Seniors Celebrate College Commitment for National Decision Day

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Seniors Celebrate College Commitment for National Decision Day

West Potomac seniors have been accepted everywhere from James Madison University to Haverford College.

West Potomac seniors have been accepted everywhere from James Madison University to Haverford College.

West Potomac seniors have been accepted everywhere from James Madison University to Haverford College.

West Potomac seniors have been accepted everywhere from James Madison University to Haverford College.

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For most college applicants, May 1 is the deadline to send in the SIR (Statement of Intent to Register), to the school they plan on attending in the fall. While some West Potomac seniors were accepted through early decision or early action processes, many were notified earlier this year either before or on the national admissions deadline, April 1, which is the last day schools can send out their letters of rejection or acceptance.

While picking what school to attend can be an important and daunting life decision, there is a sense of pride and achievement that comes with being accepted to one or more schools.

“[When she was accepted] I screamed so loud that my parents thought I hurt myself and I started jumping up and down like in the movies,” said senior Trish Wheeler. “The first people I told were my parents who were in the room next to me.”

After a rollercoaster of emotions in the admissions process from being deferred at Columbia University to being accepted on a binding decision to attend a school she hadn’t visited, Wheeler was ecstatic to learn she was accepted to Vanderbilt University and plans on majoring in biomolecular engineering.

In a study from the National Association for College Admission Counseling (NACAC), more high school seniors are now applying to more colleges than ever before. At West Potomac, the numbers are no different.

“I had a different dream school every other month so I just applied to a bunch (11 schools) that I knew were fantastic by name and saw which one I could get in,” added Wheeler.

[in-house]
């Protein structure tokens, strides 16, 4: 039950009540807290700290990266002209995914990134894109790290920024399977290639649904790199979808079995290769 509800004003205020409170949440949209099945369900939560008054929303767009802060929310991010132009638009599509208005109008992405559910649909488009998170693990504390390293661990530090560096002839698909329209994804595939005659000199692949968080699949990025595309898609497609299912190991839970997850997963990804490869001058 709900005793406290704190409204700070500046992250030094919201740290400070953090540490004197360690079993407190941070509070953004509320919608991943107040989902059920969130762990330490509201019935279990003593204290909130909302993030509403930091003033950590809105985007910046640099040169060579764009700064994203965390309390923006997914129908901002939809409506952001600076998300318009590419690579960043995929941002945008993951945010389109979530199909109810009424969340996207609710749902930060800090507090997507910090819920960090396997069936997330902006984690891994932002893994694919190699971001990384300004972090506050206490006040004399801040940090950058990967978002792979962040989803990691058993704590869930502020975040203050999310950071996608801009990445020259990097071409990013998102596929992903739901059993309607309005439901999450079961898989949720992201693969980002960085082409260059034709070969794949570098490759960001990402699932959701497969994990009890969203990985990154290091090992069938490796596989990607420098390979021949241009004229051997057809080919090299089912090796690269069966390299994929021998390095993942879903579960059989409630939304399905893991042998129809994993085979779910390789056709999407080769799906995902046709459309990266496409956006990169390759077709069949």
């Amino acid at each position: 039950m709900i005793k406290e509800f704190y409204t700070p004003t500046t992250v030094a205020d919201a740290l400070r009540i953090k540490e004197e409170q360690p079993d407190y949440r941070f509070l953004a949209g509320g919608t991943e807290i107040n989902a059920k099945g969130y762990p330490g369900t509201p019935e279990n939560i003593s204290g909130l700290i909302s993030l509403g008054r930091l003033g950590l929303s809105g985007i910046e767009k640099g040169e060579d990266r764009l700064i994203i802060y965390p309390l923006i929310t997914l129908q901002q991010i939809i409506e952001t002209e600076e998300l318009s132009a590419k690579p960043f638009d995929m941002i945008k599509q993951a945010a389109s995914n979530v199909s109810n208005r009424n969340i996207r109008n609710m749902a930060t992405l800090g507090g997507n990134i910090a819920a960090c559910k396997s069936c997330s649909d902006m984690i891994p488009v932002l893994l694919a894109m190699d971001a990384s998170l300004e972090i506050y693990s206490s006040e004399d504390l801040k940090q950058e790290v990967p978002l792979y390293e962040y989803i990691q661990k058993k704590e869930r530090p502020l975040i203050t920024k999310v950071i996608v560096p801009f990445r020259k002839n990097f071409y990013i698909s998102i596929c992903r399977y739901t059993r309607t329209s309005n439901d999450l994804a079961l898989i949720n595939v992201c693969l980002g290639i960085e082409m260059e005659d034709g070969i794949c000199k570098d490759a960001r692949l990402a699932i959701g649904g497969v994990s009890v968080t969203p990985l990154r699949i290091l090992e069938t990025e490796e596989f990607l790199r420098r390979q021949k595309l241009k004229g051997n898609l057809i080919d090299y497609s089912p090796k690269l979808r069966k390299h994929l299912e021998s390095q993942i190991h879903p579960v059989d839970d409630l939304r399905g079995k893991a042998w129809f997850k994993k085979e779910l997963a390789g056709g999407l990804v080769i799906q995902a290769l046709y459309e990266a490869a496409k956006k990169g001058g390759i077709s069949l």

However, applying to too many schools at once is a decision you should take with caution.

The Class of 2016 and their future schools.

The Class of 2016 and their future schools.

“I would have narrowed my focus on the schools I was applying to. I applied to too many schools and that showed in the quality of (some) of my applications,” said senior Olivia Ireland, who plans on attending Tufts University in the fall. “I didn’t have a dream school; I was all over the place (I applied to schools in NYC and rural Pennsylvania). At the end I just visited and listened to my gut.”

When it comes to college decision making, many seniors attributed visiting campus to being the final push that helped them to decide where to go. When you’re undecided, sometimes visiting the school and being in that environment can help you picture where you want to study for the next four years.

“When I went to UVA’s admitted students day (“Days on the Lawn”), I felt such a good energy,” said senior Logan Petkosek, who plans on attending the University of Virginia (UVA) in the fall. “Everyone seemed so excited to be there and I could see myself spending more time on grounds. I didn’t get that feeling at any other school I toured.”

Senior Lucas Makinen, who will be attending Princeton University, is interested in studying physics or chemistry and was glad to see so many resources for his possible majors on campus when he visited.

“The coolest part of [Princeton’s] campus that grabbed my attention when I visited both times were the labs–it blew my mind that students got to go straight from class and apply what they learn to real research,” he said. “But aside from that, it was really neat to meet other kids who enjoyed sports or making music on the side in addition to the amazing academic subjects they’re into.”

While Makinen is excited to be attending the Ivy League institution in the fall, he explained that if he were to go back and change anything about his application process, he would’ve started earlier.

“I ended up procrastinating on my applications until winter break,” he said, “which did not make for as merry a Christmas as it could have been.”

But as far as advice for applying, he said rising seniors should consider investing a lot of time in schools that catch your interest.

“Look for schools that you think you’d really enjoy attending,” said Makinen. “It’s hard to write essays for somewhere that doesn’t fit you.”

Ireland suggested using the essays to write what you really care about.

“If you really want to go to a particular school, spend some time, write about something that makes you passionate (I literally wrote about pancakes for a bunch of my essays),” she said.

Wheeler also insisted on applying to places no matter how intimidating the numbers are.
“I would recommend if you want to go to a school, but you think it is a reach, still apply because each school is looking for something different!”

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